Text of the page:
Tuesday afternoon, the FLVS training ended around 3:00 pm. As soon as I hit the JEEP, I pointed her south and kept on until I was just on the outer fringes of Tally. At a gas station near a fork in the road, I texted my fellow FLVS trainee and buddy, Stacy, for confirmation of my gut feelings regarding which road to take.
See, Stacy has one of those fancy Drone ... no, wait... that's different, ... a DROID phone that can do almost anything you ask of it.
I do not.
I'm a flip phone, basic package kinda guy ... although I did just get a new phone ... a CONVOY. It's a man's phone built to military specs, weather proof, shockproof, and FC proof!
No, since you ask, I do not have a GPS in the JEEP.
I have a Silva Ranger Compass that is 30 years old and needs no batteries or satellites. It does require a brain however.
I'm off on a tangent aren't I?
Apparently my brain forgot to toss a road map in the JEEP this trip, hence the text to Stacy.
I new SR-61 would get me to the coastal zone, but would SR-363? I thought so, and Stacy used her fancy girl phone to confirm that for me.
So I headed south on that fork.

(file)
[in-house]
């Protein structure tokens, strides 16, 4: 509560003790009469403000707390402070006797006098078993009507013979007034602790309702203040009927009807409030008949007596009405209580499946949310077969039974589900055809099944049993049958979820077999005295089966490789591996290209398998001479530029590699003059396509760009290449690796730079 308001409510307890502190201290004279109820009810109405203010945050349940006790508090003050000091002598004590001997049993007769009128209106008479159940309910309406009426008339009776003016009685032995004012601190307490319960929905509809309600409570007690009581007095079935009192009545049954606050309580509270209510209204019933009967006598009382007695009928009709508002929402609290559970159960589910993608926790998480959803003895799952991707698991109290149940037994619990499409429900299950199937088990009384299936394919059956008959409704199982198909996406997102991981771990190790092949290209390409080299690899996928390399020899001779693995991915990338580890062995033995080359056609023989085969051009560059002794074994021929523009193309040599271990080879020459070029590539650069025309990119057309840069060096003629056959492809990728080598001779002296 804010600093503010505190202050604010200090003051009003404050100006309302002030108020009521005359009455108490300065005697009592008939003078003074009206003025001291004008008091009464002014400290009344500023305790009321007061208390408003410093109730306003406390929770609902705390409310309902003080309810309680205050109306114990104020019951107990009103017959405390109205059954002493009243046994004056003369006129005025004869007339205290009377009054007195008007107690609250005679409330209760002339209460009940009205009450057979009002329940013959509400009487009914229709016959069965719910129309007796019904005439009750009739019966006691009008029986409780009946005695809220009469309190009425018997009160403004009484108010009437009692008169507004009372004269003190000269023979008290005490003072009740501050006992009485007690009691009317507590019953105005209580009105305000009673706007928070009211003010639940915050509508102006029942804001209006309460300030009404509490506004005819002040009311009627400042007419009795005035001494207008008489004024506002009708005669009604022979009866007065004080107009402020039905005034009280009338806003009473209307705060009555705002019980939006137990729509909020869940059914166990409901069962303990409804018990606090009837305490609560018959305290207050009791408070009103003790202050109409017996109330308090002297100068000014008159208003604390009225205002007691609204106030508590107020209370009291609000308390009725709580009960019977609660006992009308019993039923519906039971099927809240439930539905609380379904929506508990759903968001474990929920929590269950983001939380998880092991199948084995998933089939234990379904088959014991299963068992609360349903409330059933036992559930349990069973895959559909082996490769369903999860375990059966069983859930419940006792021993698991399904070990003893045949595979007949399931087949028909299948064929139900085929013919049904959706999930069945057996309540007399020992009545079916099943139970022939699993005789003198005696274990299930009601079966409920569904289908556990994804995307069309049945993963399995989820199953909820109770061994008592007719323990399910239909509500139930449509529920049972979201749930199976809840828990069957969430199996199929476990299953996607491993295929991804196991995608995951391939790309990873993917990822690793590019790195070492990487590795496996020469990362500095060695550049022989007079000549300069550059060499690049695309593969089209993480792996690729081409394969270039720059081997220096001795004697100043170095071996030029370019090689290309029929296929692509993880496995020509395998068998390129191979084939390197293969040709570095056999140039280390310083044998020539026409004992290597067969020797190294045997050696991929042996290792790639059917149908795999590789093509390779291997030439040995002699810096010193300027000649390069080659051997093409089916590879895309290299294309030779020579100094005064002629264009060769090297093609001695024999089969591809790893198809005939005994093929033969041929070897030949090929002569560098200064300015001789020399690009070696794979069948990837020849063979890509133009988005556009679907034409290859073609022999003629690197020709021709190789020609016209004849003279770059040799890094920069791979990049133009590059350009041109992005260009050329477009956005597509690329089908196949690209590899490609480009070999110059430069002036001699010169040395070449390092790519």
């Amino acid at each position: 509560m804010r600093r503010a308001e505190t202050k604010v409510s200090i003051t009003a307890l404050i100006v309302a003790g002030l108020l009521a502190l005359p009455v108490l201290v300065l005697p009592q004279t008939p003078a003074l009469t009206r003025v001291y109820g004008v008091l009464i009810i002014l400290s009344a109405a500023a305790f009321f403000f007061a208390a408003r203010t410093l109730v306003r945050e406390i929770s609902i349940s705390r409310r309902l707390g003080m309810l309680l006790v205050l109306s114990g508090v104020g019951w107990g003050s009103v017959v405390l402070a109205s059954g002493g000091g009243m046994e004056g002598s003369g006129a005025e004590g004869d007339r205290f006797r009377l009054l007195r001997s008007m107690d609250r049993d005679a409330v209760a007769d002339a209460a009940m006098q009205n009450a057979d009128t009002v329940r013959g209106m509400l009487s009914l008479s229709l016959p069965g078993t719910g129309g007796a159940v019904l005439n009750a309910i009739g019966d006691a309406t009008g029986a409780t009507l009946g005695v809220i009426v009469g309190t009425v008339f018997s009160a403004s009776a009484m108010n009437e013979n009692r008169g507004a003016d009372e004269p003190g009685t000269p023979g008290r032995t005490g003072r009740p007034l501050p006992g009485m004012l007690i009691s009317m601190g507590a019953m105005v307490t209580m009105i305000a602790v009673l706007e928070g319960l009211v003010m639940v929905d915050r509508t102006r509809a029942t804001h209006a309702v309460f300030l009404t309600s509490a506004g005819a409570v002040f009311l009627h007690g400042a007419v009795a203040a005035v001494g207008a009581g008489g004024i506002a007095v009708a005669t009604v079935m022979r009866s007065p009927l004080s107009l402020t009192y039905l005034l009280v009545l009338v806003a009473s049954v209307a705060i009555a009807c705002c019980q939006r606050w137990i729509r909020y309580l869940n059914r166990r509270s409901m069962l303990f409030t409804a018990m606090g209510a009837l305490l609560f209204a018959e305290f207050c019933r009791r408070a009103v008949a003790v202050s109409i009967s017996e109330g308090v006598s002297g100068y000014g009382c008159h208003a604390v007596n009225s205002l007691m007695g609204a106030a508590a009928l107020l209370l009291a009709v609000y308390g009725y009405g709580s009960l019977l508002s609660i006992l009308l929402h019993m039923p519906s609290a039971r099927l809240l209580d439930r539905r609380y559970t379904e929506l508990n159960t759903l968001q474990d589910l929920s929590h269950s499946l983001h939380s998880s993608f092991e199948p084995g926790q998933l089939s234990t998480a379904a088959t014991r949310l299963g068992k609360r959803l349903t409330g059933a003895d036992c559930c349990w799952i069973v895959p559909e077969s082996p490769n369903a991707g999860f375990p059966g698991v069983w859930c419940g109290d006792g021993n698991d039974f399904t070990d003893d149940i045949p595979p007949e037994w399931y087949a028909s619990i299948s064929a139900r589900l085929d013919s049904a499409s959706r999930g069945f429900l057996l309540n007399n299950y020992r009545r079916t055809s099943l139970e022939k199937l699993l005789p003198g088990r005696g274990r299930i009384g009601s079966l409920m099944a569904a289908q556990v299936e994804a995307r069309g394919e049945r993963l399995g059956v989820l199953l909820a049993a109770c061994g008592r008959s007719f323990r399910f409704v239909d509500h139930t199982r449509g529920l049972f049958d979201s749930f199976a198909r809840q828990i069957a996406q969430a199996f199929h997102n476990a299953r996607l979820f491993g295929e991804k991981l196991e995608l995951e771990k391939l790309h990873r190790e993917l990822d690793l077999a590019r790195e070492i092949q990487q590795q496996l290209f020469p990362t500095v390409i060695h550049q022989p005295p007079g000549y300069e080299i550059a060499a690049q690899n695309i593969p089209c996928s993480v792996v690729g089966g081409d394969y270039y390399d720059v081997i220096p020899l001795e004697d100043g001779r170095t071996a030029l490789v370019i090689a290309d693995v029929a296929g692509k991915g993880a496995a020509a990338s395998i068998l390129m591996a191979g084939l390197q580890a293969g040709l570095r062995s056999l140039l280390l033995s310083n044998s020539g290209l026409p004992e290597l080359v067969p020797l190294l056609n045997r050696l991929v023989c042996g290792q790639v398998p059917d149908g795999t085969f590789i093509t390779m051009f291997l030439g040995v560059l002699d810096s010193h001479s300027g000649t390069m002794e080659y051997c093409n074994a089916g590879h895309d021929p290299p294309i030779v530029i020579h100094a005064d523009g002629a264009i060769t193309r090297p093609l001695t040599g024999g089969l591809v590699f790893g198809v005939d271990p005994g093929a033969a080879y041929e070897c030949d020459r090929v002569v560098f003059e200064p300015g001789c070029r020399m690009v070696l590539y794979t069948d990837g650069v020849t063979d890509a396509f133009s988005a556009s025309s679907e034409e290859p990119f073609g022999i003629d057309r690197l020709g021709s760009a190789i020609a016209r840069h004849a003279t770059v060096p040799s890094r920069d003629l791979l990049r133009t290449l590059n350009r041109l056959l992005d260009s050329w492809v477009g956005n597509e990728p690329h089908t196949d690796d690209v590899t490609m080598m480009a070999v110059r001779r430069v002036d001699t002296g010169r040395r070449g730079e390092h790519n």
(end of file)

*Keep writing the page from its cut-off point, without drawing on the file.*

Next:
After awhile I came to US-98 and cruised a little west and south to Shell Point.
Most of Shell Point seemed to be private homes, but there is a little beach with a sweet curve for the public to enjoy.
It was mid-afternoon on a workday, so the beach was almost empty. In the parking area next to the sand, some locals stood around a pickup with a pretty yellow lab in it, just enjoying the great breeze flowing off the Gulf of Florida.
A tough old red cedar stood a few feet from a slowly rising Gulf. It seemed odd to have a fence around it ... red cedars are not a migratory species after all.
So I walked over to read the sign.
Shouldn't that be "... in AN effort ..." ?
The tree is doomed by rising sea level, but the efforts here and the toughness of a red cedar should keep it around for a while.
There's no denying it's a beauty and this beach would miss it dearly.
It makes me wonder why "Extraordinary" efforts weren't used to save the area above.
If you turn 180 degrees from the beach tree view, you get this.
A row of ugly condos, an almost certainly dredged basin, seawalls, and probably filled wetland.
If it were an old condo, it would not be so surprising, but it's very newish looking ... we are STILL dredging basins like this in this day and age?
I should have expected condos and yachts when I hit the "Golf Cart Community, 15 mph" sign at the entrance to Shell Point ...
It was a bright day with good contrast.
This willet was about the only decent critter shot on the whole ride home. Mostly the trip was about scenery ... rivers, boat ramps, a little saltwater, tiny communities in transition, a favorite honey (the sweet kind, not the girlfriend kind ... now that doesn't sound right either ...), bodacious BBQ, and a final glorious sunset.
All to come in the next couple of posts.
You are invited.